These Vancouver high school students noticed a gap in coding education. So, they filled it

·3 min read
Austin Ma, left, and Kevin Guo are the founders of Coding Pals Foundation, a Vancouver-based organization offering free coding classes to students who wouldn't otherwise have access to that type of learning. (Submitted by Austin Ma - image credit)
Austin Ma, left, and Kevin Guo are the founders of Coding Pals Foundation, a Vancouver-based organization offering free coding classes to students who wouldn't otherwise have access to that type of learning. (Submitted by Austin Ma - image credit)

When he made the switch from public to private school, Austin Ma noticed a striking difference: his new school was offering far more computer science courses, a gap in education he found "unsettling."

"I got to enjoy all these new, really fun coding courses, but cognizant that they were unavailable to other kids who shared similar interests to learn."

As the COVID-19 pandemic triggered lockdowns in March 2020, Ma was looking for something to fill his spare time. Along with his friend Kevin Guo, he launched Coding Pals Foundation, a non-profit service that offers coding education to students who would otherwise be without that opportunity.

High school students with coding skills volunteer their time to teach other students online, primarily in B.C., but also in other cities in Canada.

Rafferty Baker/CBC
Rafferty Baker/CBC

Without having basic coding knowledge, Ma said, it's impossible for youth to know whether or not they want to pursue computer science in post-secondary.

"The main goal is to kind of combat vast educational disparities within the B.C. schooling system," he said, adding that coding skills are becoming increasingly important.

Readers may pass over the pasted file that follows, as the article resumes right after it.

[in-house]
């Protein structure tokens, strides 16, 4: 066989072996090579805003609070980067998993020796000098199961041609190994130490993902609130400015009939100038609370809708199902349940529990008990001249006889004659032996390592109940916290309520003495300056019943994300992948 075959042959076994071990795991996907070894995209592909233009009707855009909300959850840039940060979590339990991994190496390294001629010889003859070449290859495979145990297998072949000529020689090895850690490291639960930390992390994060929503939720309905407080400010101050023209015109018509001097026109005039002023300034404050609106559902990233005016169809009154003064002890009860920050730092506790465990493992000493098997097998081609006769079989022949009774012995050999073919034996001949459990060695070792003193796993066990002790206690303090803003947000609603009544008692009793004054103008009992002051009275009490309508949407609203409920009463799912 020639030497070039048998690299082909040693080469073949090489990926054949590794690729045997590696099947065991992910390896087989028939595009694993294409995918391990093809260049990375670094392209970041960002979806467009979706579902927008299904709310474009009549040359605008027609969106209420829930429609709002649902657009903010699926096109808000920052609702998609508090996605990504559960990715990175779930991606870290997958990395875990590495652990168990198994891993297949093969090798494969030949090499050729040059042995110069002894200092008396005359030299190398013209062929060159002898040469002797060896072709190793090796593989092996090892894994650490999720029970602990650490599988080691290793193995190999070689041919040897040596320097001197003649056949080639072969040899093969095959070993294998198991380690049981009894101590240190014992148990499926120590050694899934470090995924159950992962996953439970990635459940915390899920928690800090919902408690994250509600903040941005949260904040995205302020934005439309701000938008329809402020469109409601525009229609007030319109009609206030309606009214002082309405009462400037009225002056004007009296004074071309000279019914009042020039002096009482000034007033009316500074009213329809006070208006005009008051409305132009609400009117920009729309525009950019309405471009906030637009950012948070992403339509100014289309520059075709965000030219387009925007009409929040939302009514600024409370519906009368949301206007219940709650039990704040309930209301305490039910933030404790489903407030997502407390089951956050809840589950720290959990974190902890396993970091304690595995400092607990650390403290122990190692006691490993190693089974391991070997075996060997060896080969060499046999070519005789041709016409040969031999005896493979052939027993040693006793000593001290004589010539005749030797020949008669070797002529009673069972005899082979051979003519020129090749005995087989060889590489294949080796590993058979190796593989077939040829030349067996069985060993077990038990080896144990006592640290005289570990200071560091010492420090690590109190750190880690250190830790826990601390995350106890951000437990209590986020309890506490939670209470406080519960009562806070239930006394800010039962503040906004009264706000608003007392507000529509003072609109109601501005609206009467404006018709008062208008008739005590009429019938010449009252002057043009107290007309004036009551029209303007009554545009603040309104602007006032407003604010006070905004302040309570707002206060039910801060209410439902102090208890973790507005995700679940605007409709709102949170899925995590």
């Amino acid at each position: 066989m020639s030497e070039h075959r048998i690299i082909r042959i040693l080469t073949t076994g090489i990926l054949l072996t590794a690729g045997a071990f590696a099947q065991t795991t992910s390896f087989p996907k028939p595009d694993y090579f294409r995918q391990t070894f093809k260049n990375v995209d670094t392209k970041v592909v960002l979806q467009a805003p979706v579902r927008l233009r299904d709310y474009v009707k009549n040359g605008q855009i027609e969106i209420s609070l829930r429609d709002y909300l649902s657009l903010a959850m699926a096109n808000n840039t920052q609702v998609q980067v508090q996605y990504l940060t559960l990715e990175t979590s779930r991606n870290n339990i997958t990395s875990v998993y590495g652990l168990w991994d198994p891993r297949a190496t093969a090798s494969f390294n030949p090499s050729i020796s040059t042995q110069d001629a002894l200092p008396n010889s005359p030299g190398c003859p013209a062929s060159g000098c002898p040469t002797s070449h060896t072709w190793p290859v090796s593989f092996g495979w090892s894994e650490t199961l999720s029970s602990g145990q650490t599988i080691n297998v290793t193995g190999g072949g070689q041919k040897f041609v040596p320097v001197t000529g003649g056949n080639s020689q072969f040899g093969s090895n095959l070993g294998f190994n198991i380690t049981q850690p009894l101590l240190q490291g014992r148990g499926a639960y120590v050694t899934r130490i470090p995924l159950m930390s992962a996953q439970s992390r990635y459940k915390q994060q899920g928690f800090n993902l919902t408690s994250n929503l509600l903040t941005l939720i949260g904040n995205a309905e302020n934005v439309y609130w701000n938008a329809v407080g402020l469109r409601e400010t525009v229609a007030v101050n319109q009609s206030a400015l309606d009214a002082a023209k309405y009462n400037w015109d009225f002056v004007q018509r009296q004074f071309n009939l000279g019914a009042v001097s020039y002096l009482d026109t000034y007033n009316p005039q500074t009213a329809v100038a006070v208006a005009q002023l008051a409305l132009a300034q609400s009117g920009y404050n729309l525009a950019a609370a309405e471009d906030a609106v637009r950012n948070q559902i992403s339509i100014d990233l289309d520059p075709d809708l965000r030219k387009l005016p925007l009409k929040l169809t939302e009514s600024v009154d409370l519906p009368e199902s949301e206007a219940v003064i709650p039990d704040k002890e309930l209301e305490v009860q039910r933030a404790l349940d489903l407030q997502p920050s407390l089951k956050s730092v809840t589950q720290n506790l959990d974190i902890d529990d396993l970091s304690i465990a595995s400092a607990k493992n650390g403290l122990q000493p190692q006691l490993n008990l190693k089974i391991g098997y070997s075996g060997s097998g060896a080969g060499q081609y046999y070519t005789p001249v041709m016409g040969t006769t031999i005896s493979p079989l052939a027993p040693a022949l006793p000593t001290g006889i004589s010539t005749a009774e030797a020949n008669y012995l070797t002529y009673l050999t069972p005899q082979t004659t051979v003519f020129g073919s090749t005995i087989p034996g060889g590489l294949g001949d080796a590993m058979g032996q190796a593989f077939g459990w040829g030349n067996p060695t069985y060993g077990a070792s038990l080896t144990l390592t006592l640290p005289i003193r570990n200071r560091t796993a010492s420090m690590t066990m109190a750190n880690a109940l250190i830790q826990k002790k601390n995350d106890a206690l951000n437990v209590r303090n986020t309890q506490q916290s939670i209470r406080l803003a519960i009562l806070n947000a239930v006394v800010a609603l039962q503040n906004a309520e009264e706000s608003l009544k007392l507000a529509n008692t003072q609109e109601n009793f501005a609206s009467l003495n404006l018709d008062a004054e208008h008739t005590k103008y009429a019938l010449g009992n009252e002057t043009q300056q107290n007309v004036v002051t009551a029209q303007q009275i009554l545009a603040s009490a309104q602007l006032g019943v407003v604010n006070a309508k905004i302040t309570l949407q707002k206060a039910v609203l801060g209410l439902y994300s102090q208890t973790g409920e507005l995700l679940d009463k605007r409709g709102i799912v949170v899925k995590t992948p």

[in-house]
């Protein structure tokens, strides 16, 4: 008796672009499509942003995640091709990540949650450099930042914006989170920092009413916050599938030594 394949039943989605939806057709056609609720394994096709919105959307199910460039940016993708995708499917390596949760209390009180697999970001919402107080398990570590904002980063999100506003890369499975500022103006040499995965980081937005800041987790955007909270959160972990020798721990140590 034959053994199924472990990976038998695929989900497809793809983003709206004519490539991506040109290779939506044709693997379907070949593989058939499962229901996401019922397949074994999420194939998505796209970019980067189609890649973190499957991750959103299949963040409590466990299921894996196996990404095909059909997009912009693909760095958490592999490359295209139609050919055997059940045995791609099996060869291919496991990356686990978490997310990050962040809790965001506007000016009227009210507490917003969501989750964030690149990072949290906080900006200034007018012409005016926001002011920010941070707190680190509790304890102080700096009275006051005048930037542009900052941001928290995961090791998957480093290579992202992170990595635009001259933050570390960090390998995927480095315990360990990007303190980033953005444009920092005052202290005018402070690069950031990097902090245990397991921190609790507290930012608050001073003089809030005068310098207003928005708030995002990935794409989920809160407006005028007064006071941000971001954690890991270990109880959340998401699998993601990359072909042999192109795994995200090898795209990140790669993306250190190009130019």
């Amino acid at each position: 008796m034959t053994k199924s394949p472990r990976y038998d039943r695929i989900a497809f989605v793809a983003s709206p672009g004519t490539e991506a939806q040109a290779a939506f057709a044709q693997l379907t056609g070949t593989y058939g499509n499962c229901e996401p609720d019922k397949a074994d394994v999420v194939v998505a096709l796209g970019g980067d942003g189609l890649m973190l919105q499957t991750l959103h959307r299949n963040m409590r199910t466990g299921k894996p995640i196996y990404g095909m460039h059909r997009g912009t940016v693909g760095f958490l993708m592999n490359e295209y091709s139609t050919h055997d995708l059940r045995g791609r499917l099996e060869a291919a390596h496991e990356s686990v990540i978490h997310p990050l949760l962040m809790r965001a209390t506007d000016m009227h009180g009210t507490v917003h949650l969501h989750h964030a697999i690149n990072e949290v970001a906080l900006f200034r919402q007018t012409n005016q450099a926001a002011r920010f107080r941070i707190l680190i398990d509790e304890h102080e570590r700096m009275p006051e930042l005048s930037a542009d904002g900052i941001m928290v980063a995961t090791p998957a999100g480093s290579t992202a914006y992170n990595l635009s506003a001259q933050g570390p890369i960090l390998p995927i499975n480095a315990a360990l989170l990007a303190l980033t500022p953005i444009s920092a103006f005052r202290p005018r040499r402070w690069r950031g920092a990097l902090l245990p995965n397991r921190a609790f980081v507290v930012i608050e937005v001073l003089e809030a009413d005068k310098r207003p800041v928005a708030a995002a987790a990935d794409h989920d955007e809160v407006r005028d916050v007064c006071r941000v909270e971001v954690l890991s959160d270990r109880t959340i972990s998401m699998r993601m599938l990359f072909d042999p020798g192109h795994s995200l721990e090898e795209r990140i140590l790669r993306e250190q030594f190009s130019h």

"I think we're in a world where technology is really, really taking over. And, I guess, coding, I feel like it's just a really, really important skill that is just not really democratized and made available to everyone."

Through word-of-mouth and sharing their program on social media, Ma and Guo were able to gather 100 students for their first class in 2020.

Since then, 25 instructors have joined the team and more than 1,400 students have registered with the program.

"We've received an extremely positive response from our community, and many students and parents have reached out to tell us about how much they enjoyed our classes and that they learned a lot from them," Guo said.

One of the students who signed up was eight-year-old Natalie Liu, who is in Grade 3 at Renfrew Elementary School in Vancouver.

She said she was introduced to coding in first grade when she started playing computer games, and now she can learn to create her own games.

"It's fun to code," she said. "It really excites me to make games."

Natalie said her instructors have been patient with her as she learns the basics.

Her mom, Tammy Tan, said she appreciates that the classes are free, which gives her daughter a chance to try something new with no risk.

She said she has four kids, and it wouldn't necessarily be affordable if they all wanted to take coding classes.

Heather Gillis/CBC
Heather Gillis/CBC

Anthony He, a Grade 9 student from St. Patrick Regional Secondary, has also been taking classes through the Coding Pals Foundation.

"I like to create things when it comes to computers. I also like to create YouTube videos. I edit a lot. I thought coding would be pretty useful for that," he said.

His mom, Chris Gui, said the fact the classes were taught by her son's peers made it less traditional and more fun.

"I feel like Anthony was more engaged and involved in the class," Gui said.

Ma and Guo hope to create more formal partnerships with elementary and middle schools in Vancouver to help get more young people coding.

Eventually, they want to do the same with schools across Canada.

Coding Pals Foundation has brought in sponsors, including a Waterloo, Ont., based software company called Maplesoft, to help with operating costs. They've also received funding through grants and fundraising efforts.

Now a senior at St. George's School in Vancouver, Ma said he's considering a career in education once he finishes high school next spring.

He plans to continue teaching a few courses and training younger students to oversee the day-to-day operations of the foundation while he stays involved with larger decisions by sitting on the organization's board.

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